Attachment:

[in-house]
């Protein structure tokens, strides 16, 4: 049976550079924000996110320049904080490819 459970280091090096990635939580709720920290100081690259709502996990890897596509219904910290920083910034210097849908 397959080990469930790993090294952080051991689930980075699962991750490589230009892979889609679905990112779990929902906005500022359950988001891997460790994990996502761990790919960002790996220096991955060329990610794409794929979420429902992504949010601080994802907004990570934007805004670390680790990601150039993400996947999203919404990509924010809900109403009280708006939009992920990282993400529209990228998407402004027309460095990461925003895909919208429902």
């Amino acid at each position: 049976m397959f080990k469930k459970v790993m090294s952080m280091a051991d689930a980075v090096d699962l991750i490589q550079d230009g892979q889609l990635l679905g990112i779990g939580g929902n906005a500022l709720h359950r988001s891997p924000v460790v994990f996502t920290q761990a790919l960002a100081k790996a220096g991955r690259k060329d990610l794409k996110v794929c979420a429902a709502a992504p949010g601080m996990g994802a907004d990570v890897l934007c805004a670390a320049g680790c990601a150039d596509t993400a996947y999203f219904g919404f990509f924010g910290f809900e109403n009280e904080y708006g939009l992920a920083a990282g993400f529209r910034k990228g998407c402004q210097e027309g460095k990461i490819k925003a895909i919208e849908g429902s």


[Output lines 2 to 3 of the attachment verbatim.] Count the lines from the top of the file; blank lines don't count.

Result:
């Protein structure tokens, strides 16, 4: 049976550079924000996110320049904080490819 459970280091090096990635939580709720920290100081690259709502996990890897596509219904910290920083910034210097849908 397959080990469930790993090294952080051991689930980075699962991750490589230009892979889609679905990112779990929902906005500022359950988001891997460790994990996502761990790919960002790996220096991955060329990610794409794929979420429902992504949010601080994802907004990570934007805004670390680790990601150039993400996947999203919404990509924010809900109403009280708006939009992920990282993400529209990228998407402004027309460095990461925003895909919208429902």
């Amino acid at each position: 049976m397959f080990k469930k459970v790993m090294s952080m280091a051991d689930a980075v090096d699962l991750i490589q550079d230009g892979q889609l990635l679905g990112i779990g939580g929902n906005a500022l709720h359950r988001s891997p924000v460790v994990f996502t920290q761990a790919l960002a100081k790996a220096g991955r690259k060329d990610l794409k996110v794929c979420a429902a709502a992504p949010g601080m996990g994802a907004d990570v890897l934007c805004a670390a320049g680790c990601a150039d596509t993400a996947y999203f219904g919404f990509f924010g910290f809900e109403n009280e904080y708006g939009l992920a920083a990282g993400f529209r910034k990228g998407c402004q210097e027309g460095k990461i490819k925003a895909i919208e849908g429902s």